Ego programming. The ego is not by itself “bad” (and you’re not going to get rid of it in this life anyway). However, through various experiences with various people in our lives, we pick up ego programming that tells us that seeking fame or fortune or stability or security is for our highest good. And we carry that programming through life, unexamined, it shaping most of our actions and experiences without us even knowing it.

And so we end up pursuing goals that are shallow, ego-led goals, never finding the long-lasting joy or satisfaction that is our birthright as a human.

For many of my readers, you may be more in the category of “seeking security” or “seeking stability” rather than “fame and fortune.” You may even have some judgement relative to those people who seek fame and fortune, thinking of them as ego-driven, while thinking of yourself as not so ego-driven.

I encourage you to think about that for a moment. What generates the need for security or stability for many people? Fear – i.e. not wanting insecurity, fear of the unknown, fear of the future, fear of what will happen, fear of things not going well, etc.

Where does fear come from? Ego programming! Fear is only and always about ego. It is just a different form of ego programming. Yet it can take over your life in an insidious manner that’s far less than the obvious ego programming that leads to seeking fame and fortune.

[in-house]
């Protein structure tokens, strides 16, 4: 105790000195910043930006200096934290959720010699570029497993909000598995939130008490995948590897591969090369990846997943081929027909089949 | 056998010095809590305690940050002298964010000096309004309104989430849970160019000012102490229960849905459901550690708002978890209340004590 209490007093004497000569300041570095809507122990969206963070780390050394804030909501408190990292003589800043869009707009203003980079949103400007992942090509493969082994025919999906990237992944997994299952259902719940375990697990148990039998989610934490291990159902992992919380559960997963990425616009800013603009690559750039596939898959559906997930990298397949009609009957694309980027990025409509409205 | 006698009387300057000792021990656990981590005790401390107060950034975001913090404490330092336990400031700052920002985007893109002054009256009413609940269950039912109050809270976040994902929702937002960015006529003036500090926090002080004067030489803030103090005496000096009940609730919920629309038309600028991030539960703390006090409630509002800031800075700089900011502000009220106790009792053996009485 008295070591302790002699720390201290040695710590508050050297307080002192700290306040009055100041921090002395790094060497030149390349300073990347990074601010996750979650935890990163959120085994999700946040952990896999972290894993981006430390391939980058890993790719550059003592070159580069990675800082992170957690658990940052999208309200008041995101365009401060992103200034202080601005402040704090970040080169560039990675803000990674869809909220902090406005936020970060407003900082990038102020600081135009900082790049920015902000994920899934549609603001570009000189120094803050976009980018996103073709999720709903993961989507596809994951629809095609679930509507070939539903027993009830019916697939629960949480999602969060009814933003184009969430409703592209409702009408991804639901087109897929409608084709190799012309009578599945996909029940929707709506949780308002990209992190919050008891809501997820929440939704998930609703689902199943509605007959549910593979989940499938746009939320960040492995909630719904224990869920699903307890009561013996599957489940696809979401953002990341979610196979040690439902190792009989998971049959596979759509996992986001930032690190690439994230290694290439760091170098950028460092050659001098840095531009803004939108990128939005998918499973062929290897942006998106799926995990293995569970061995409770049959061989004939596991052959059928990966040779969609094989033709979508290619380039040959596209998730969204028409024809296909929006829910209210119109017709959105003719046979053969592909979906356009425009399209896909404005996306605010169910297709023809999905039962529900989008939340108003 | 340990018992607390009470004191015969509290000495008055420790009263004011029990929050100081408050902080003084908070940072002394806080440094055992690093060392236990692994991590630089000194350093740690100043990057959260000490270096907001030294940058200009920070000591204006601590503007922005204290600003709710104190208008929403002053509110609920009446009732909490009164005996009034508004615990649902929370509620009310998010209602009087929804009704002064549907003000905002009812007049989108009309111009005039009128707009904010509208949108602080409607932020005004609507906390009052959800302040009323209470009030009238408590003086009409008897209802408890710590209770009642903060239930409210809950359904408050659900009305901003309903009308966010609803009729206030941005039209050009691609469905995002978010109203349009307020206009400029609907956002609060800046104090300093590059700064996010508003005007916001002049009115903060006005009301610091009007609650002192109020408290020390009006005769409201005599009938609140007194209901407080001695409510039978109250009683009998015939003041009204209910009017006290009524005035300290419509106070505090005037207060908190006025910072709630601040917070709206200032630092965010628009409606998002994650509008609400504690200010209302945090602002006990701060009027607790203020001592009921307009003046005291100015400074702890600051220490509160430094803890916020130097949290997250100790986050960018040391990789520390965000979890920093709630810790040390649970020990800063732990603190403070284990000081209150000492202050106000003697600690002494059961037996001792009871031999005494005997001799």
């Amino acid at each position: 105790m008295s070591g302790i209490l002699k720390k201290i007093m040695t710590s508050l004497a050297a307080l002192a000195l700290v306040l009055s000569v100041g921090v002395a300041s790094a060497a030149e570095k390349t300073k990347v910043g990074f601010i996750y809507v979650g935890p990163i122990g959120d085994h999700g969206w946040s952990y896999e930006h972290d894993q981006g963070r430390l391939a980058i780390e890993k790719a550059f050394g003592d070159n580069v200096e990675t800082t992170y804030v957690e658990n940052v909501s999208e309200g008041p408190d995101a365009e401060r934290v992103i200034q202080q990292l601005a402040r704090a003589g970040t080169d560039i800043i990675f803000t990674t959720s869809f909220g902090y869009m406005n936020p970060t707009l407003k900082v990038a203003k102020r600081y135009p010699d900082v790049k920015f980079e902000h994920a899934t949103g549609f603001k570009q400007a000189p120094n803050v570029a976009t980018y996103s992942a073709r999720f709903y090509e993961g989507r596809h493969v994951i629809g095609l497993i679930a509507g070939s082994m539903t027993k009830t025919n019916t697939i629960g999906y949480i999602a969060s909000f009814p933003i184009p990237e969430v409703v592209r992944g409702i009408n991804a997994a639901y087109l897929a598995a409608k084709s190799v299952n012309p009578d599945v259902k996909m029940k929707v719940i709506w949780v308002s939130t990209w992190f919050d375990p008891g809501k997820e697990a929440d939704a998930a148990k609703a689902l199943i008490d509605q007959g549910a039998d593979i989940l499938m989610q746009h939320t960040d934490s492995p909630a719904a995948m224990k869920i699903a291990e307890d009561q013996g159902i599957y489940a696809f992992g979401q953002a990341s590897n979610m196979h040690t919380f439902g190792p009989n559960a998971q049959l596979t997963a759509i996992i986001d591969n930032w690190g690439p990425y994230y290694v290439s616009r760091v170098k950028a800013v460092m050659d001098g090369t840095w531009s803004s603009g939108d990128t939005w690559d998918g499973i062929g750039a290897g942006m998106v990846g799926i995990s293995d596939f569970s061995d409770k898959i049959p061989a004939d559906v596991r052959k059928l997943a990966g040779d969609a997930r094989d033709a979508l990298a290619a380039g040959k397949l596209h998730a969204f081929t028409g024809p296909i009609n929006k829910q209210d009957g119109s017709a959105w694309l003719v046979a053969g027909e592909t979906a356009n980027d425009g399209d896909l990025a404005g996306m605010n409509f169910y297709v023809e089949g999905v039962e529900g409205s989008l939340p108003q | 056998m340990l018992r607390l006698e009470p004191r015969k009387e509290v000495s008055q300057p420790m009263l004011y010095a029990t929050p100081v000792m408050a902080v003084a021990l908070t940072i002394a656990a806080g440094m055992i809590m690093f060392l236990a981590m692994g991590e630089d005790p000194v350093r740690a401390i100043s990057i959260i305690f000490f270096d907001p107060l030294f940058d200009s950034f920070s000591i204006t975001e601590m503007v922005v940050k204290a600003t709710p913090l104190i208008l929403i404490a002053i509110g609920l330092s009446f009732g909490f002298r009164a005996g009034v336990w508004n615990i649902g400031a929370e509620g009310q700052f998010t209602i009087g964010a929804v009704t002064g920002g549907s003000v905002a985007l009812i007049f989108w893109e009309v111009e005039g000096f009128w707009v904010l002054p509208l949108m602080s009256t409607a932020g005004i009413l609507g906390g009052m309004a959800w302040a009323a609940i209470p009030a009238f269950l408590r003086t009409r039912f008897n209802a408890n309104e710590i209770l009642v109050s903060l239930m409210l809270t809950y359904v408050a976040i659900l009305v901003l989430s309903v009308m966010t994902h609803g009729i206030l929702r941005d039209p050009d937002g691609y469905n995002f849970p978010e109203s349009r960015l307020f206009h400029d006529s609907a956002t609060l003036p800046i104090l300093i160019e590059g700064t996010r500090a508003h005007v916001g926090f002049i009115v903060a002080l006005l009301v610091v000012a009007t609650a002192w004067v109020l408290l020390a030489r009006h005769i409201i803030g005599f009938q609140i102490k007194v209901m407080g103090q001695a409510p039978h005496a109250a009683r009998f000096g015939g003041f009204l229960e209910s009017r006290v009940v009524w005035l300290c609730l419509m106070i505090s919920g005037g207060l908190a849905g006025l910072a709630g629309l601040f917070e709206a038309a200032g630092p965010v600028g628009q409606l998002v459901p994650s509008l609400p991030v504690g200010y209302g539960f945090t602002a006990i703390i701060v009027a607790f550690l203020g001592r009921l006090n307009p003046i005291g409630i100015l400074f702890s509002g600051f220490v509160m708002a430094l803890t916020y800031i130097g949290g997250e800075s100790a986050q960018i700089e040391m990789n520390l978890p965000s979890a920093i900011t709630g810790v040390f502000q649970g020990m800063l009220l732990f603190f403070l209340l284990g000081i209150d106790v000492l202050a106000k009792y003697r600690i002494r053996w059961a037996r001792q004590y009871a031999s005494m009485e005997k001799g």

We live in an ego led world, and I am an ego girl…

Okay, the line from the song by Madonna didn’t fit this expression so well, but I will proceed nonetheless….

We live in a very ego-led world. It is rare to encounter someone who has seriously undertaken a path of attempting to live at a deeper level, one that strives to constantly go deeper than the ego-programming and to live from the CORE. That means living in the NOW, enjoying each moment, being in the flow, and creating!

So, we tore apart the notion that “producing more will produce more happiness.” It’s bogus.

I don’t think that anyone truly wants to “be productive.” (Have you EVER met a small child who says “I want to be PRODUCTIVE today?” I didn’t think so.)

No, I think that people want to have harmony, adventure, joy, fun, excitement, intrigue, love, connection and similar feelings/experiences. And we need to get rid of the notion that more productivity somehow leads directly to more of those things.

It often leads to exactly the opposite – especially in our over-jacked, hyped up, always-on society. We often get sucked into “being productive” for the sake of “being productive” and then these other things become ever more elusive. That’s bogus.

So, in part II of the article, we’re going to do a logical trick that is going to blow your mind (or at least tweak it a tiny bit) – to redefine the relationship of productivity to your fun and to your life.

Stay tuned……

    1 Response to "Fun Killers are Productivity Killers, Part I"

    • Uri

      I really like where this is going… Although a certain level of productivity is good for attaining stability/financial security, it becomes an all-consuming habit. One quickly forgets why the effort to increase productivity was there in the first place.